Generally, the deinking process is performed at an alkaline pH. Generally, the pH ranges from about 7 to about 12. Generally, the temperature of the deinking process is from about 20° C. to about 70° C.

The deinking composition of the present invention provides control over the foaming tendency of the paper slurry. Depending upon the fillers and the level of surface active agents that are in the paper to be deinked, foam is generated by the deinking process. Excess amount of foam results in higher reject rates of deinked batches. The reject rate is the ratio of the amount of material removed during the flotation process versus the amount of material used for the flotation process expressed as a percentage. One measurement of the effect of the deinking composition of the present invention to reduce foaming is that for a given brightness, there will be a lower reject rate as compared to compositions without a triglyceride.

The deinking composition of the present invention also provides increased brightness for the deinked paper fiber. By being more effective at removing ink, a higher brightness can be achieved.

SPECIFIC EMBODIMENTS OF THE INVENTION

The triglyceride/surfactant emulsion was compared to other deinking compositions in the following non-limiting examples. In the examples, the triglyceride was provided by an emulsion product that included beef tallow, coco fatty acid, potassium hydroxide, fatty alcohol ethoxylate, biocide, and water.

For each example, the following conditions apply.

PULPING—Conditions are given in each example below.

CONDITIONING—Conditioning was performed in the presence of the particular deinking composition using the laboratory disintegrator for a total of 5000 revolutions. A 500 g sample (30 g oven dried pulp) of the pulped slurry was placed in the vessel and diluted to 1.5% consistency. The deinking composition was added at that time and the slurry was allowed to condition for the specified number of revolutions.

FLOTATION—Flotation was done at 1.0% consistency for the time period specified depending upon the type of furnish being used. The type of flotation cell used was a WEMCO™ laboratory flotation cell. All samples were allowed to mix for 1 minute in the flotation cell prior to flotation to ensure the homogeneity of the slurry. The flotation accepts were used to make handsheets for subsequent optical analysis. The rejects were collected, dried and weighed in order to determine the amount of rejects for each deinking composition evaluated.

Brightness of the samples was measured by TAPPI Standard T452. Briefly, brightness is a numerical value of the reflectance factor of a sample with respect to blue light at 457 nm.

EXAMPLE 1

100% Old Magazine (OMG)—Deinking of OMG furnish is often associated with large amounts of foam generation due to the amount of filler present in this type of furnish. The effectiveness of several deinking compositions were evaluated by comparing brightness as a function of reject rates for several batches. In theory, as the slope of the line increases, lower reject rates provide similar pulp brightness level. In other words, the brightness gain should increase when the reject rates remain the same.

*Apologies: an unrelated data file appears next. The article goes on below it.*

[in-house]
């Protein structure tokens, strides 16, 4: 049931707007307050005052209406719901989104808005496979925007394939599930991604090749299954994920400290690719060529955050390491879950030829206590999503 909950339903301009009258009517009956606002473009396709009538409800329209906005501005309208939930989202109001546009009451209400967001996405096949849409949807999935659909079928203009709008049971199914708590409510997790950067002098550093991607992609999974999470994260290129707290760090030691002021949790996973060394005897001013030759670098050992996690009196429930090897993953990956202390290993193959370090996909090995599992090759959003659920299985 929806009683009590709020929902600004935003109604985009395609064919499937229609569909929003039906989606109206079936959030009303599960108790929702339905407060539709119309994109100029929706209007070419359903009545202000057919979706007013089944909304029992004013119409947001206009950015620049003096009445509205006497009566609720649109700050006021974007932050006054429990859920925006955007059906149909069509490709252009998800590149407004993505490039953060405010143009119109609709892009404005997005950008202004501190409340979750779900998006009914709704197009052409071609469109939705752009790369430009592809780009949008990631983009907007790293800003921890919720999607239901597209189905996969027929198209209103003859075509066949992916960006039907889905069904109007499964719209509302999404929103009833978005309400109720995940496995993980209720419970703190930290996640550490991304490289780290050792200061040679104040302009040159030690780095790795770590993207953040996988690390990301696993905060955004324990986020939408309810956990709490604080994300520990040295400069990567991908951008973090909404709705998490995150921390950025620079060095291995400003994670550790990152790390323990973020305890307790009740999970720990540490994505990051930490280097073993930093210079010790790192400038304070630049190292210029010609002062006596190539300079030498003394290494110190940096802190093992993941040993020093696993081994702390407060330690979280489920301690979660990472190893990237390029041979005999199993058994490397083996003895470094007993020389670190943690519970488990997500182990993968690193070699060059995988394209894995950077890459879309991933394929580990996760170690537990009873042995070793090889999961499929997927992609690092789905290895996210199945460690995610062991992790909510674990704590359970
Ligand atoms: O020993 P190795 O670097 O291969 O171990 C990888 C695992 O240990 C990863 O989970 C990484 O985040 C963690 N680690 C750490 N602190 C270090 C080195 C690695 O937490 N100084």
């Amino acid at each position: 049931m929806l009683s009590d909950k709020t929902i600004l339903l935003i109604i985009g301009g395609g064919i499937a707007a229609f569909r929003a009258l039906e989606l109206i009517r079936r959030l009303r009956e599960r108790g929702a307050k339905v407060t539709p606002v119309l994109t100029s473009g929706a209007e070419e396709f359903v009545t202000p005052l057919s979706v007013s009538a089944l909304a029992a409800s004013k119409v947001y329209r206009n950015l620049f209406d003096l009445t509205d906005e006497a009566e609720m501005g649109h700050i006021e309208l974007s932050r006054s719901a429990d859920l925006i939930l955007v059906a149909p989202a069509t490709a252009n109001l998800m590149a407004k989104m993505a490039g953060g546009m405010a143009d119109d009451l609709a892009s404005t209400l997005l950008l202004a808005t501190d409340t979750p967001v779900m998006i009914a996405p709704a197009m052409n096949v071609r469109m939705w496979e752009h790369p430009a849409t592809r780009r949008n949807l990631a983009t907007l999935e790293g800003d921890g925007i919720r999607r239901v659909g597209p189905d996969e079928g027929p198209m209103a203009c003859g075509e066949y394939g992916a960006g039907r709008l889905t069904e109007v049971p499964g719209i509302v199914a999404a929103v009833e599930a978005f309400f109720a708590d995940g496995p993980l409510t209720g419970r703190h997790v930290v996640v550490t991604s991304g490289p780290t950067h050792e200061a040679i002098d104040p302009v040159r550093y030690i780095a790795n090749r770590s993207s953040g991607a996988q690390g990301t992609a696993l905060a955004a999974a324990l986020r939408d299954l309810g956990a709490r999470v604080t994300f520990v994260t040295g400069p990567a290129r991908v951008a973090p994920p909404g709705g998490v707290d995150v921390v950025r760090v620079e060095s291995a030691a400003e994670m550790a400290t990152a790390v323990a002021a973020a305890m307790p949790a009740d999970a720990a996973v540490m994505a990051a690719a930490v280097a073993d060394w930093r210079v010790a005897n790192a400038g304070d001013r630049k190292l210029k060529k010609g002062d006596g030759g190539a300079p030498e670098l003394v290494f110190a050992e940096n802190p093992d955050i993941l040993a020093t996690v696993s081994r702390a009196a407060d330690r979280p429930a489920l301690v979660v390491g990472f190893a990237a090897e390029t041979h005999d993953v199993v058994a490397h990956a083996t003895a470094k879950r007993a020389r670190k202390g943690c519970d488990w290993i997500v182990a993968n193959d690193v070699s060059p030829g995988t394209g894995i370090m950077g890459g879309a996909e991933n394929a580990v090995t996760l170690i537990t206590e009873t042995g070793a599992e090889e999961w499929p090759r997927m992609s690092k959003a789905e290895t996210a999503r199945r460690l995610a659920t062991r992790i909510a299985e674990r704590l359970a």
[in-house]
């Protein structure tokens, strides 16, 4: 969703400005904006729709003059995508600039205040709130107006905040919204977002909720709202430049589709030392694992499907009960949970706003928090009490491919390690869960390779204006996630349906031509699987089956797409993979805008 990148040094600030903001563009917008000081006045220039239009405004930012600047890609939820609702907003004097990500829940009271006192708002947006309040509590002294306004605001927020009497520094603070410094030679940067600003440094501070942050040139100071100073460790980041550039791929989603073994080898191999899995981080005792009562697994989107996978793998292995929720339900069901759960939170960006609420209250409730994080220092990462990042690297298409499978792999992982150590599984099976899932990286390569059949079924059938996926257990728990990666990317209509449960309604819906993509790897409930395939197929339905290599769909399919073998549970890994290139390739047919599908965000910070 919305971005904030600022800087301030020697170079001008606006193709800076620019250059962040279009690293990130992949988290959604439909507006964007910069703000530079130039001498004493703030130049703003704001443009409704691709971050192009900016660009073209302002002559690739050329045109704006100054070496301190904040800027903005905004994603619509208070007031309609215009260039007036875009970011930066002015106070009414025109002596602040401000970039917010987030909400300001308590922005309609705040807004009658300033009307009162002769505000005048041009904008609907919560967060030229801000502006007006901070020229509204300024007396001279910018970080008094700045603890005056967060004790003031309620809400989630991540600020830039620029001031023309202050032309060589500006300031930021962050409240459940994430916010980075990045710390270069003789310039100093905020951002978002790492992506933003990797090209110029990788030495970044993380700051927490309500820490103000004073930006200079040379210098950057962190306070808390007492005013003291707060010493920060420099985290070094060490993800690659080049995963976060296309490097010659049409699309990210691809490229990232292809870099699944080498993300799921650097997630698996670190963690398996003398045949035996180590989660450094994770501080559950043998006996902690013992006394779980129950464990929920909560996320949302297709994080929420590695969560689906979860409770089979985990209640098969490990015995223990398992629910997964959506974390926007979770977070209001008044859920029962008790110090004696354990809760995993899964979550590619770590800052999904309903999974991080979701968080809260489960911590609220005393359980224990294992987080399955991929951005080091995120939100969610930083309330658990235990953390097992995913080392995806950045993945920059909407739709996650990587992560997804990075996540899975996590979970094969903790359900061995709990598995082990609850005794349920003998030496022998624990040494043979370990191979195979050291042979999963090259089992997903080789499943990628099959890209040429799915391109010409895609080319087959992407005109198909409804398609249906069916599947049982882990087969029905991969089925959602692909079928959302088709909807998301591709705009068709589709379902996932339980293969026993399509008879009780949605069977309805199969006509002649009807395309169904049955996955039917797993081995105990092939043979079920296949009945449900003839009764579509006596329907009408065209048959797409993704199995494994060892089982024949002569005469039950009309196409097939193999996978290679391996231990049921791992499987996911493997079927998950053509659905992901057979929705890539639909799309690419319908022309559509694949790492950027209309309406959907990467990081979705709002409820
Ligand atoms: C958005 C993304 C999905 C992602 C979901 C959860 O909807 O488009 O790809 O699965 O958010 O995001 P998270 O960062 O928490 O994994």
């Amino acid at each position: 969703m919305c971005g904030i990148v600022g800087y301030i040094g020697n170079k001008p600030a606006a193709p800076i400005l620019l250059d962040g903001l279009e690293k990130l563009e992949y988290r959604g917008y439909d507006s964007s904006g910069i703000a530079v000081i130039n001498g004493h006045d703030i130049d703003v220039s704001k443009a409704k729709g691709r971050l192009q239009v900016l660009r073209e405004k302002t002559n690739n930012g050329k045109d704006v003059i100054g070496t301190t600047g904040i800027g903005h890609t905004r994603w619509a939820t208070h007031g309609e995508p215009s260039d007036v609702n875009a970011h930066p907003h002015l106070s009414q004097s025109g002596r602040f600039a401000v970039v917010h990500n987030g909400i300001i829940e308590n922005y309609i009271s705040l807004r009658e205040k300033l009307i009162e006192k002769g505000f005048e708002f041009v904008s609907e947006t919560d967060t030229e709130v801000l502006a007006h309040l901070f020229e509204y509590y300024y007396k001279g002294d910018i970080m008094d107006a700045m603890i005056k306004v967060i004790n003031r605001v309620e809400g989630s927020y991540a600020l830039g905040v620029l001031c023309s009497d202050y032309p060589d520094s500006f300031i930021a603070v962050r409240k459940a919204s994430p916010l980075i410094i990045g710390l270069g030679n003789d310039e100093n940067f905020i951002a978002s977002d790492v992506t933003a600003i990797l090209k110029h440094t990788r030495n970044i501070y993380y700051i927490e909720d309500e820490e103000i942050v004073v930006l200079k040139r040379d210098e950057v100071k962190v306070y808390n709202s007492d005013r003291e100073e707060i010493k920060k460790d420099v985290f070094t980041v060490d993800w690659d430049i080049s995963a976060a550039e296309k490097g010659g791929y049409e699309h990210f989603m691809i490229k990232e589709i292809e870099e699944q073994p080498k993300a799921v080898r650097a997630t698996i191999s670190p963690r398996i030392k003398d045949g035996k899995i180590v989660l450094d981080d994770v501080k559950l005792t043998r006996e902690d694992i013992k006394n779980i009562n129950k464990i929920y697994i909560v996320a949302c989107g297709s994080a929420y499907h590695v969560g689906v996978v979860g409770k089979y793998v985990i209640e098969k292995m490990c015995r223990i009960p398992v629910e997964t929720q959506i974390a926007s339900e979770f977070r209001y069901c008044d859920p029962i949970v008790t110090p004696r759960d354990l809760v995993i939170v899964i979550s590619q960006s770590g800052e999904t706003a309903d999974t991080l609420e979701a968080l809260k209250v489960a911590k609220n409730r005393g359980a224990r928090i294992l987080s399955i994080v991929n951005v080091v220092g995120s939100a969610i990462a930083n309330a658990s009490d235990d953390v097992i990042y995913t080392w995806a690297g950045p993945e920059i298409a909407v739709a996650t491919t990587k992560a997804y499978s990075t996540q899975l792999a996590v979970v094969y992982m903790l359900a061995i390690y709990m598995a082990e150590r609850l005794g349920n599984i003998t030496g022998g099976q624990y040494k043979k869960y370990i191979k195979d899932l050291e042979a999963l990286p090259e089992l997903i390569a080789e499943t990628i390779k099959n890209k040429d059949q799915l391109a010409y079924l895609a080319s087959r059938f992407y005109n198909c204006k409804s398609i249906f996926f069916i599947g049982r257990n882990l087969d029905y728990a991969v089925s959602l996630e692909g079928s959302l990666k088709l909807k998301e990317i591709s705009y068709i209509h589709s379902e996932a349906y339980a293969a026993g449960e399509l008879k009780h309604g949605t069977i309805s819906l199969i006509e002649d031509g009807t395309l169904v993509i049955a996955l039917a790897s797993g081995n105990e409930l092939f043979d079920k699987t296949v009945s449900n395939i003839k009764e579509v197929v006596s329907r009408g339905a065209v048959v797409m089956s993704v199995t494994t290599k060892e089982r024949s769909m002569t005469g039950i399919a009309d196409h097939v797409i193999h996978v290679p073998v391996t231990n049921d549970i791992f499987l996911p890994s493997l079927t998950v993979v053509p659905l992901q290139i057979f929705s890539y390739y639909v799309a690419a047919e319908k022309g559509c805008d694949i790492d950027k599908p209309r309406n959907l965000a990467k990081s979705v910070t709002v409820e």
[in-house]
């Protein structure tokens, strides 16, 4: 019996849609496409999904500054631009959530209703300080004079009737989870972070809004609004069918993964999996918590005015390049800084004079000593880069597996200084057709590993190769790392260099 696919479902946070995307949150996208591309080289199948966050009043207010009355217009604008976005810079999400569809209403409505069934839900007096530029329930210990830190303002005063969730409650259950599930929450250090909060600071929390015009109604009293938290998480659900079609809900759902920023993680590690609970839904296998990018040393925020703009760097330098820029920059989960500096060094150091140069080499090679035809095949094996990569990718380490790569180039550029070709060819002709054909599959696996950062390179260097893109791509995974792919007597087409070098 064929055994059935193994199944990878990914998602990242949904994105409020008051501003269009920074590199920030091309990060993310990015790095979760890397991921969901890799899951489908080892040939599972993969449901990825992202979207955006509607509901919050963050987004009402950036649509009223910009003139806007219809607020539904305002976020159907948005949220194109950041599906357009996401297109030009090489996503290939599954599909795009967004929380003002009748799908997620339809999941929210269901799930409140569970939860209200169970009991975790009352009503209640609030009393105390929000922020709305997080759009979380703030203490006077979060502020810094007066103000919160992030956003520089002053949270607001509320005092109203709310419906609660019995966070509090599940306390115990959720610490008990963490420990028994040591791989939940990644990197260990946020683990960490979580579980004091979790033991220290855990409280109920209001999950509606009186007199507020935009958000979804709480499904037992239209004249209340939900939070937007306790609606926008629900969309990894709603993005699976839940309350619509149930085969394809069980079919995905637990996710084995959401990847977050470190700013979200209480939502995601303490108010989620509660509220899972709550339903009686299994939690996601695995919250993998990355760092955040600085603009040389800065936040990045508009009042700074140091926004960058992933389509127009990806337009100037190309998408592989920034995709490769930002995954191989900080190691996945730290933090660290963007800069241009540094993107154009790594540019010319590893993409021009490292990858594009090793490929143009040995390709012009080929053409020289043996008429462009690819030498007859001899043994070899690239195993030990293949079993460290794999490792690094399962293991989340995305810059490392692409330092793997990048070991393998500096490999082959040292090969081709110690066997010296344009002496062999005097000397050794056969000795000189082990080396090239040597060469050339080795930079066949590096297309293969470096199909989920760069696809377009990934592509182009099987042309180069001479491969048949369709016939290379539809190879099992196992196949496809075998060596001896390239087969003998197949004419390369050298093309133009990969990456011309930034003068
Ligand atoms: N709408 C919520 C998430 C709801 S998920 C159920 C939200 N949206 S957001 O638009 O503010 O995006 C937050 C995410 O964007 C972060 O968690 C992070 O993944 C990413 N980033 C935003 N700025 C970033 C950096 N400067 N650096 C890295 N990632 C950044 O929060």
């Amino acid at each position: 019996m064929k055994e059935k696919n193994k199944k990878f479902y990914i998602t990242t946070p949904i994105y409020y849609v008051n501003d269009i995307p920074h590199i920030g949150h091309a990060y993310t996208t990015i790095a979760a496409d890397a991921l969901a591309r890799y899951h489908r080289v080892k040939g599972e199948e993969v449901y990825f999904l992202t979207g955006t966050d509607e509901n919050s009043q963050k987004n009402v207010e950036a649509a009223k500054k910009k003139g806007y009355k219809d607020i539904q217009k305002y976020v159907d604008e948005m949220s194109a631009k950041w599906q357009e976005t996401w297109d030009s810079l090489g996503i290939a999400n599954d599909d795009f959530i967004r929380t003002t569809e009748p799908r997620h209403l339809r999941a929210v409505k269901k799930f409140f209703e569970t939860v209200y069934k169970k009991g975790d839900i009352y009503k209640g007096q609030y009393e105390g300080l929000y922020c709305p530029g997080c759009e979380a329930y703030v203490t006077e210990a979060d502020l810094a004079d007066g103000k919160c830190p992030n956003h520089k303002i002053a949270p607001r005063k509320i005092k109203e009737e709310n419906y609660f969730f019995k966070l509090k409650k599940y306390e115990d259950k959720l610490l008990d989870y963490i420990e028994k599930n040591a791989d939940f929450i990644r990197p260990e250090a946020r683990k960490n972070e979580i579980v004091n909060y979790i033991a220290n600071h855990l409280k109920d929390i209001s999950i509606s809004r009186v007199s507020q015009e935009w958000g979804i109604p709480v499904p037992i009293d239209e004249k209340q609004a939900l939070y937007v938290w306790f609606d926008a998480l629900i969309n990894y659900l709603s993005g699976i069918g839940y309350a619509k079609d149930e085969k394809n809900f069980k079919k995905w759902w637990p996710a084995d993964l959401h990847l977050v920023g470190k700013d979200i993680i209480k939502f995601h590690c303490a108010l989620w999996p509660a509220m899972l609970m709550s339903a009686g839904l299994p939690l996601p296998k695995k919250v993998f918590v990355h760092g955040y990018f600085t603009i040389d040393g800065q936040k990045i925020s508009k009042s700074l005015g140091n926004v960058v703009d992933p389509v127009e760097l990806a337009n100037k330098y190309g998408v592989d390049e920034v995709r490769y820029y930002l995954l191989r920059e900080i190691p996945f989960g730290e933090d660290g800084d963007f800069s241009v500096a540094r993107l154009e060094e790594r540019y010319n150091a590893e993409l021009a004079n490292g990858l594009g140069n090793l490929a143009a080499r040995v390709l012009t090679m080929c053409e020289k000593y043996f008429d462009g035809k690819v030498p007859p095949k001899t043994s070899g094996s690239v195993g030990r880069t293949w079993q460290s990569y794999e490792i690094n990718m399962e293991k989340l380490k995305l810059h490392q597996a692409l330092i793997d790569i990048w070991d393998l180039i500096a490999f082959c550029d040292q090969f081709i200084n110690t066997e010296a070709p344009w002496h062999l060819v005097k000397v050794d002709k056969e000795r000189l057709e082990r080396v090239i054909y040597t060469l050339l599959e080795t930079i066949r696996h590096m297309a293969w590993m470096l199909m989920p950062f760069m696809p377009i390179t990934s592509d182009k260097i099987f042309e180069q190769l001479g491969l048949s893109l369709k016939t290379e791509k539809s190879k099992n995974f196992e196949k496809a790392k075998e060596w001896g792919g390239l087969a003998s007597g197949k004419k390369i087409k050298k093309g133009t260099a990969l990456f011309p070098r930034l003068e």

PULPING

Furnish  200 g
Consistency   6%
Temperature 54.4° C. (130° F.)
pH 10.5 ± 0.5
Chemicals  0.5% NaOH (sodium hydroxide)
(based on actives)  1.0% Na2SiO3 (sodium silicate)
 0.4% DTPA (diethylenetriamine pentaacetic acid)
 1.0% H2O2 (hydrogen peroxide)

Pulping was done under the above conditions using an Adirondack laboratory pulper. Pulping time was set at 10 minutes at a motor capacity of 94%. Several batches were pulped and mixed thoroughly for each study in order to provide a uniform slurry. The final pulp slurry was then allowed to sit at ambient conditions for 1 hour prior to initiating flotation studies.

Four deinking compositions were compared against a blank (1) with no surfactant or beef tallow emulsion added. The surfactant used was an alkoxylated fatty alcohol (FLOATSAN™ 209), and the triglyceride used was the beef tallow emulsion. The four samples were (2) surfactant only, (3) 75% surfactant/25% triglyceride, (4) 50% surfactant/50% triglyceride, and (5) 25% surfactant/75% triglyceride. Each deinking composition was added to the pulp slurry at a rate of 5×10−4 kg per kg of oven dried fiber (1 pound per ton of oven dried fiber). The results are listed in Table 1 below. A graphical representation of the data is shown in FIG. 1A, and additionally, linear regression of each sample set are shown in FIGS. 1B to 1F. For each sample at time zero, the % Rejects was 0 and the Brightness was 59.8.

TABLE 1
Sample-
Time (s) % Rejects Brightness
(1)−30 7.07 62.6
−45 7.67 63.4
−90 14.30 64.9
(2)−45 15.63 66.8
−90 22.13 69.4
(3)−45 14.03 66.6
−90 19.57 68.1
(4)−45 12.17 65.6
−90 16.07 67.4
(5)−45 11.37 64.8
−90 14.07 66.7

Evaluation indicated that the triglyceride emulsion reduced the foaming characteristics of pulp slurries. It was also observed that the pulp treated with the triglyceride emulsion provided higher brightness values and/or yielding lower reject rates. The effectiveness of a triglyceride emulsion is evident when comparing brightness values for similar reject rates. For example, at a brightness of 64%, the corresponding reject rate for the blank was about 11%, while it was only 8.5% for the groups using the triglyceride emulsion/surfactant combination. In other words, if the reject rate is kept the same, a higher brightness gain can be achieved using the triglyceride emulsion/surfactant combination.